A venerable phrase kept occurring to me during the last days of the Pan-Amazon synod: sollicitudo omnium ecclesiarium. It means the “care for all the Churches” and refers to the governance of the entire Church universal. Had this necessary care for the welfare of the Church as a whole been sufficiently present, I wondered, throughout the synod’s controversial deliberations?

The Amazon synod, which closed Oct. 27, highlighted the need for all bishops to recover a fuller sense of their sollicitudo omnium ecclesiarium in the pastoral care of the entire flock of Christ. The governance of the Church universal is entrusted to the entire College of Bishops, which acts in two ways, according to Vatican II: through its head alone, the pope, and as a body united to its head, the pope.

Each individual bishop, therefore, has not only the care of the particular Church (diocese) entrusted to him, but participates in the sollicitudo omnium ecclesiarium, in the care for all the local Churches united in the one flock of Christ.

It was, by the way, the title given to the papal bull of 1814, whereby Pope Pius VII re-established the Society of Jesus after it had been suppressed by Pope Clement XIV in 1773. The phrase was not in my mind due to the prominence of Jesuits in this current moment of the Church’s life, beginning with the novelty of a Jesuit pope.

It came to mind because the Amazon synod manifested a certain lack, to my mind, of the sollicitudo omnium ecclesiarium in three ways.

First, there is the pastoral problem of access to the sacraments in the remote areas of the Amazon. This is not a new problem in the history of the Church, and it even earned the attention of the Second Vatican Council, which sought to address the imbalance in the global distribution of priests by creating new structures for priests to serve in lands far away from their home dioceses. That’s where the idea of “personal prelatures” came from, though none have been set up to address the distribution of priests around the world. The only personal prelature erected has been for Opus Dei, but for quite different canonical reasons.

The sollicitudo omnium ecclesiarium has, in practice, usually meant that bishops are willing to share their priests for ministries outside their dioceses — in the missions, in seminaries, in universities, in the military, in the Roman Curia and national bishops’ conferences, in various associations of the faithful and for particular needs.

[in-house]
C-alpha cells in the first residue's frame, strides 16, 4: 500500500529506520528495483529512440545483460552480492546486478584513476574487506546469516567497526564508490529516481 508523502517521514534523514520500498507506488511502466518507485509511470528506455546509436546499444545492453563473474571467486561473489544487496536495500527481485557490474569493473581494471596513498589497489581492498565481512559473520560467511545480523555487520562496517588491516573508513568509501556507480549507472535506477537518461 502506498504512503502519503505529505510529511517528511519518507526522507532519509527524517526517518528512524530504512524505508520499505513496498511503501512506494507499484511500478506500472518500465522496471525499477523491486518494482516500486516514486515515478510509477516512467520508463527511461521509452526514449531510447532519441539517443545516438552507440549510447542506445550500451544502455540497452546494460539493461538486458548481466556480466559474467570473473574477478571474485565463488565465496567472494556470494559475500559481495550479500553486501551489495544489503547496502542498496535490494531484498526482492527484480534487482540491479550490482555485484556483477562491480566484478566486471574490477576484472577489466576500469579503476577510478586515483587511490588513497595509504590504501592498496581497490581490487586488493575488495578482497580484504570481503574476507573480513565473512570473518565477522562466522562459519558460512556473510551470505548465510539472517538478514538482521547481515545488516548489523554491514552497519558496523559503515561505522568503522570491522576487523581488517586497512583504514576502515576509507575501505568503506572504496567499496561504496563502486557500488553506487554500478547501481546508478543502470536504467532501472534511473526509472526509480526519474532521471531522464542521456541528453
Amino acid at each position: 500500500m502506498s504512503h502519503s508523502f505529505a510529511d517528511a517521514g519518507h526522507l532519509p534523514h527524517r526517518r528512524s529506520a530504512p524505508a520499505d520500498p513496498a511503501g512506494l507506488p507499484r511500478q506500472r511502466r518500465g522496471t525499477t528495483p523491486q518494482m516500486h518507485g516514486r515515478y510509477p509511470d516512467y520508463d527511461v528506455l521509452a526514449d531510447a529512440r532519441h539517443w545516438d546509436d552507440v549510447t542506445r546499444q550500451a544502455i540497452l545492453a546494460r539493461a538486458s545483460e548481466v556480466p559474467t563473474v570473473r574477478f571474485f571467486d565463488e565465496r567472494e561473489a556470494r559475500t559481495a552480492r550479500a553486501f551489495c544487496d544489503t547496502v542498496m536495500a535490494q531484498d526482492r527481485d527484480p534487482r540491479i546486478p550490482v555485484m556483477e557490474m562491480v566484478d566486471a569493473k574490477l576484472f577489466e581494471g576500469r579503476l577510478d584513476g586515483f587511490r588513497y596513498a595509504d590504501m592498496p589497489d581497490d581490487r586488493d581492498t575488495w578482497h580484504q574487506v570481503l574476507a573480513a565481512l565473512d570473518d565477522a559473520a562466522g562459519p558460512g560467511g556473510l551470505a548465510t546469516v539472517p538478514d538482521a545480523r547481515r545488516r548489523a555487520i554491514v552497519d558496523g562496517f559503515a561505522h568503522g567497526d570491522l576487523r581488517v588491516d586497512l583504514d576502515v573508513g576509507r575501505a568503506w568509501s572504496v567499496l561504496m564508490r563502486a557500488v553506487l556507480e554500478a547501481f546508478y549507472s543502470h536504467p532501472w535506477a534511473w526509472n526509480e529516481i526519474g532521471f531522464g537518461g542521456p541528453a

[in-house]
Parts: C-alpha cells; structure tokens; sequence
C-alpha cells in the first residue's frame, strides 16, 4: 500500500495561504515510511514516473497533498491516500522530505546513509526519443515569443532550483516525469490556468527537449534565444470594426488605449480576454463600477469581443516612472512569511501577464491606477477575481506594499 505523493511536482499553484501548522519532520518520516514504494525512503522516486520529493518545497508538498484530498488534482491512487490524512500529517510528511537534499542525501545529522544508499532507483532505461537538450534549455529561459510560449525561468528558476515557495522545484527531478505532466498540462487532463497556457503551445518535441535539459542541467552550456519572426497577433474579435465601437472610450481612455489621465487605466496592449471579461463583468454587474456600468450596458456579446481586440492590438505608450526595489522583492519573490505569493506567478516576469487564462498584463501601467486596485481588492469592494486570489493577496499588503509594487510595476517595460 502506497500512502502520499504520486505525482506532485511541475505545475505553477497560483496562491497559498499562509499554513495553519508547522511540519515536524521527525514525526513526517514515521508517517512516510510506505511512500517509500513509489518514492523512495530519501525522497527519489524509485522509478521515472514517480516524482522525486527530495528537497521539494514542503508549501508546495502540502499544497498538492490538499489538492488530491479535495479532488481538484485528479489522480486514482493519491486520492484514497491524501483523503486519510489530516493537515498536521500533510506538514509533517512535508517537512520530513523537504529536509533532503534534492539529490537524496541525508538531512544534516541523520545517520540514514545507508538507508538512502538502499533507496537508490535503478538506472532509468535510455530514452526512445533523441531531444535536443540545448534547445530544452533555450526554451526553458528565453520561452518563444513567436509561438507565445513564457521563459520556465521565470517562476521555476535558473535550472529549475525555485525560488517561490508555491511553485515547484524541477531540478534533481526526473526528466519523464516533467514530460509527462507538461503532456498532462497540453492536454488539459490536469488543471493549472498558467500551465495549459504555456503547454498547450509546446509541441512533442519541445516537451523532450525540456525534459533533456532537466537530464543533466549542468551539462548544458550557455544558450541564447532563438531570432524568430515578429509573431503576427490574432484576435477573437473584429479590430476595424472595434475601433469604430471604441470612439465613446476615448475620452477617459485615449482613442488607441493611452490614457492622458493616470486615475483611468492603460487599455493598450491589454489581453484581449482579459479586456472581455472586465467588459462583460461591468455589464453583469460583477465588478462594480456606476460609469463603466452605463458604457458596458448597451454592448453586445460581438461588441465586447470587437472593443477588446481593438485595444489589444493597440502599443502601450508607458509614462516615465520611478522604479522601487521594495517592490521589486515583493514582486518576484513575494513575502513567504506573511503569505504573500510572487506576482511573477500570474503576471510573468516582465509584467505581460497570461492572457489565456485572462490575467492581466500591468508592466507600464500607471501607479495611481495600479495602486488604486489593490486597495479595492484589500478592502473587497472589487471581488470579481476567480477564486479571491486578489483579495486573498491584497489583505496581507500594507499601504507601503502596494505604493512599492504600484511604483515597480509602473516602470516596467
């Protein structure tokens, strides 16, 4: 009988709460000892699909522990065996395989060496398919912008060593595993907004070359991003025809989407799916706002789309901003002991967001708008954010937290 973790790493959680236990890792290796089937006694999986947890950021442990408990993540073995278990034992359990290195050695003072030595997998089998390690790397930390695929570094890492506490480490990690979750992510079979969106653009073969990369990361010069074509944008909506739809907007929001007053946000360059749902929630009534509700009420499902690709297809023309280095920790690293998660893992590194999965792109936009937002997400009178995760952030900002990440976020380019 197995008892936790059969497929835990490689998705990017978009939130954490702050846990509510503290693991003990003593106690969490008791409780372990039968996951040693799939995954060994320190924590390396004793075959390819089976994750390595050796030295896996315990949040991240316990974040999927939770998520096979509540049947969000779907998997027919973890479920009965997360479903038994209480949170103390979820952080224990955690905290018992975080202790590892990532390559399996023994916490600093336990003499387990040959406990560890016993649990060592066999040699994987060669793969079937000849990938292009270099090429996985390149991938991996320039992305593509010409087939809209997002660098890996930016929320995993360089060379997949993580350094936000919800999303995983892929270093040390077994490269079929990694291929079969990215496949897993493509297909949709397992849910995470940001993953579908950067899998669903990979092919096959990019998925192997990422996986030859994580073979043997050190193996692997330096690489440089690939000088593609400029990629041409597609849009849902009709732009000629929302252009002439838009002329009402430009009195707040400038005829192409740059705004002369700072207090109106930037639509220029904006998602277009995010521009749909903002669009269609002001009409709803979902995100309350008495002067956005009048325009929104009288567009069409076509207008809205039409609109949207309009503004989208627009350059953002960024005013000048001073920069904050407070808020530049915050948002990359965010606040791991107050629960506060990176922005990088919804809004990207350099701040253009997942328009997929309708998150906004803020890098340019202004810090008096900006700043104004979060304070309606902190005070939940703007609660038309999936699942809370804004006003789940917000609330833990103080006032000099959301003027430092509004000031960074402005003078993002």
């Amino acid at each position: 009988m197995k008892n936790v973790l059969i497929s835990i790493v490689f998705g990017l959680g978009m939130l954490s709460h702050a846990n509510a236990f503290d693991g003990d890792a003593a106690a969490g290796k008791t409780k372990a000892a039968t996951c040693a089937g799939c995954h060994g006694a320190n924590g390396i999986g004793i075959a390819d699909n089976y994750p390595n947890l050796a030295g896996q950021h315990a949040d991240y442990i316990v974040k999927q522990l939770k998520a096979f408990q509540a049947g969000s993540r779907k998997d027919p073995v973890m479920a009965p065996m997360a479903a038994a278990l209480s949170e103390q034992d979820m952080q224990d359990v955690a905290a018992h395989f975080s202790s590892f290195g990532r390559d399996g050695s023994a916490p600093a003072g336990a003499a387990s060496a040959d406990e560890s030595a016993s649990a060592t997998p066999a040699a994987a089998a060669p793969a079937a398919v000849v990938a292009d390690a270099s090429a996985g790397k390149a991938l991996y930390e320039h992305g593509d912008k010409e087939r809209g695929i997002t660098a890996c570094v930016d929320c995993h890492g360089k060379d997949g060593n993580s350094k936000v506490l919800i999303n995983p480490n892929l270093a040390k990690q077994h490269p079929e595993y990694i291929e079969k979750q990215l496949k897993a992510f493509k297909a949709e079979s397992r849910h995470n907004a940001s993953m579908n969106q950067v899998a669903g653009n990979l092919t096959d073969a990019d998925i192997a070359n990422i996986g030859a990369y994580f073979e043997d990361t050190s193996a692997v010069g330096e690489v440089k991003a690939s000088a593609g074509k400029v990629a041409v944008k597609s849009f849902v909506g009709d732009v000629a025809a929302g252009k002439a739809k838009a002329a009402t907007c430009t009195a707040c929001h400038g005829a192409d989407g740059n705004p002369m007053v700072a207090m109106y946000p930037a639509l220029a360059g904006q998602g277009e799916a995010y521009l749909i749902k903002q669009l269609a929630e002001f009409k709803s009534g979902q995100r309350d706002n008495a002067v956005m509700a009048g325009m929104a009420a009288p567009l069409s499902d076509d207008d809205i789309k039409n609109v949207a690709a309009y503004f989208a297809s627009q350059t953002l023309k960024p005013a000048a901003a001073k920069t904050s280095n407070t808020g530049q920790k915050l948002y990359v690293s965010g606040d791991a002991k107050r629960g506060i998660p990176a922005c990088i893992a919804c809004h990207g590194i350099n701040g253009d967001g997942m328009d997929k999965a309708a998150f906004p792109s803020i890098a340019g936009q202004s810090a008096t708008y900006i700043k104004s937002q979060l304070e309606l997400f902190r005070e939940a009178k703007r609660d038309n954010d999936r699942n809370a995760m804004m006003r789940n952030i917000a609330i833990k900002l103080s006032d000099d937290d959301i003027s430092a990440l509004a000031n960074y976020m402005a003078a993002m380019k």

The Amazon synod did not emphasize an intensified sharing of priests, but, rather, new measures — married priests; studying a “diaconate” for women — that have not been previously employed elsewhere. The synod fathers were not seized with the conviction that their sollicitudo omnium ecclesiarium meant providing themselves for the remote regions within their own countries.

Second, the synod participants did not appear to give much weight to the impact that their deliberations would have on other parts of the Church. Considering “new paths” for the Amazon without thinking them through as part of a universal Church is a failure of the sollicitudo omnium ecclesiarium. A particular bishop, or group of bishops, cannot regard themselves as somehow apart from the Church universal, unconcerned with how their decisions will have a wider effect.

Strangely, though, there were some synod voices that did consider the wider impact, but not so much with concern for other local Churches, but, rather, with an agenda to impose.

Using the particular urgencies of the Amazonian situation as an entry point to changing universal disciplines is turning the sollicitudo omnium ecclesiarium inside out and upside down. Instead of a local Church looking to serve the needs of the universal Church, there is instead a desire to exert pressure on the universal Church to change in order to accommodate the local.

Third, the whole Church was watching the Pan-Amazon synod, and there was no shortage of bishops who were concerned by what they saw and heard. They remained, with few exceptions, silent.

Part of this was an ecclesial courtesy, allowing the synod the freedom to discuss and deliberate absent external pressure. But now that the synod is over and its final report published, the sollicitudo omnium ecclesiarium invites bishops who were not part of the synod to offer their contributions.

For example, the Amazon is not the only remote place where access to the sacraments can be difficult. Decisions taken for the Amazon will then have wider implications. Bishops in other parts of the world ought to share their wisdom about that.

Theology is not a regional exercise; if there are theological concerns about Amazonian matters, they are theological concerns for the whole Church. A local bishop ought not to content himself with the idea that the Amazon is not his diocese and therefore is not his concern.

At the heart of the Amazon synod was the question of the Church as a missionary enterprise. Almost all parts of the Church outside of Europe have to address what it means for the Gospel to encounter indigenous peoples, either today or in the past. Indeed, the very missionary identity and integrity of the Church is at risk. Every bishop must be concerned about that.

Pope Francis suggested that perhaps the next synod in 2021 might be on “synodality” itself, examining how the Church ought to govern herself.

Structures do change over time, but the charge to the apostles — their care and governance of the entire Church — remains perpetually valid, a charge that includes the sollicitudo omnium ecclesiarium.

Father Raymond J. de Souza isthe editor in chief of Convivium magazine.